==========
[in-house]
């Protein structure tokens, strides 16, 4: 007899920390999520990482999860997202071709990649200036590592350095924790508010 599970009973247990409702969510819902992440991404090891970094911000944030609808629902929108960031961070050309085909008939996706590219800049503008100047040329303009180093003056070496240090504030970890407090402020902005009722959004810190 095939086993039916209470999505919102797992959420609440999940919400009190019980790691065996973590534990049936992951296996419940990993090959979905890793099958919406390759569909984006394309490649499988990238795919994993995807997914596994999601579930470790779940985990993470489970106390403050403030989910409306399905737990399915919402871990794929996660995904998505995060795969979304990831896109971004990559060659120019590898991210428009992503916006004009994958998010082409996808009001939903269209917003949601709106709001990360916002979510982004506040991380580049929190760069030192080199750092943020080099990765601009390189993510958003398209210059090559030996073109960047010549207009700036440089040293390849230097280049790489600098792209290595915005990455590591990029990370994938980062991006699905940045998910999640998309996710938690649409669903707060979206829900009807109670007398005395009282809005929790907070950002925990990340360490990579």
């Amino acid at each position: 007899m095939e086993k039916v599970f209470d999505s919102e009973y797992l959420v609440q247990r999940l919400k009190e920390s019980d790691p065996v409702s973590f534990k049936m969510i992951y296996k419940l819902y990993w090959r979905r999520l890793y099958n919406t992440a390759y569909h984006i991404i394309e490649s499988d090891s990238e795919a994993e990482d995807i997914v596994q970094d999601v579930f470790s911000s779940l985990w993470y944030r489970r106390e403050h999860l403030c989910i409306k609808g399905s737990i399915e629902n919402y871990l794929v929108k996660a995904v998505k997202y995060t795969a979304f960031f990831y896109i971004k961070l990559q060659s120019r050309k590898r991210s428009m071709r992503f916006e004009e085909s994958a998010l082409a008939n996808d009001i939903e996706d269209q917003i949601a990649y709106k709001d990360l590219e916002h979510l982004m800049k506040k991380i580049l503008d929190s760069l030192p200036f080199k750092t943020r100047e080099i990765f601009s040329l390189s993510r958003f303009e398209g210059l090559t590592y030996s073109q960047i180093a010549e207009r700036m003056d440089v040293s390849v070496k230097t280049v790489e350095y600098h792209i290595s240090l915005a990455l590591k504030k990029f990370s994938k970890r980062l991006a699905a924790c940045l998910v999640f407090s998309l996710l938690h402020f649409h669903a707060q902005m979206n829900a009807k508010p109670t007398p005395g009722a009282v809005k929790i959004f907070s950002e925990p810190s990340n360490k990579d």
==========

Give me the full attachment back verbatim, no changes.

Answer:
[in-house]
């Protein structure tokens, strides 16, 4: 007899920390999520990482999860997202071709990649200036590592350095924790508010 599970009973247990409702969510819902992440991404090891970094911000944030609808629902929108960031961070050309085909008939996706590219800049503008100047040329303009180093003056070496240090504030970890407090402020902005009722959004810190 095939086993039916209470999505919102797992959420609440999940919400009190019980790691065996973590534990049936992951296996419940990993090959979905890793099958919406390759569909984006394309490649499988990238795919994993995807997914596994999601579930470790779940985990993470489970106390403050403030989910409306399905737990399915919402871990794929996660995904998505995060795969979304990831896109971004990559060659120019590898991210428009992503916006004009994958998010082409996808009001939903269209917003949601709106709001990360916002979510982004506040991380580049929190760069030192080199750092943020080099990765601009390189993510958003398209210059090559030996073109960047010549207009700036440089040293390849230097280049790489600098792209290595915005990455590591990029990370994938980062991006699905940045998910999640998309996710938690649409669903707060979206829900009807109670007398005395009282809005929790907070950002925990990340360490990579």
């Amino acid at each position: 007899m095939e086993k039916v599970f209470d999505s919102e009973y797992l959420v609440q247990r999940l919400k009190e920390s019980d790691p065996v409702s973590f534990k049936m969510i992951y296996k419940l819902y990993w090959r979905r999520l890793y099958n919406t992440a390759y569909h984006i991404i394309e490649s499988d090891s990238e795919a994993e990482d995807i997914v596994q970094d999601v579930f470790s911000s779940l985990w993470y944030r489970r106390e403050h999860l403030c989910i409306k609808g399905s737990i399915e629902n919402y871990l794929v929108k996660a995904v998505k997202y995060t795969a979304f960031f990831y896109i971004k961070l990559q060659s120019r050309k590898r991210s428009m071709r992503f916006e004009e085909s994958a998010l082409a008939n996808d009001i939903e996706d269209q917003i949601a990649y709106k709001d990360l590219e916002h979510l982004m800049k506040k991380i580049l503008d929190s760069l030192p200036f080199k750092t943020r100047e080099i990765f601009s040329l390189s993510r958003f303009e398209g210059l090559t590592y030996s073109q960047i180093a010549e207009r700036m003056d440089v040293s390849v070496k230097t280049v790489e350095y600098h792209i290595s240090l915005a990455l590591k504030k990029f990370s994938k970890r980062l991006a699905a924790c940045l998910v999640f407090s998309l996710l938690h402020f649409h669903a707060q902005m979206n829900a009807k508010p109670t007398p005395g009722a009282v809005k929790i959004f907070s950002e925990p810190s990340n360490k990579d």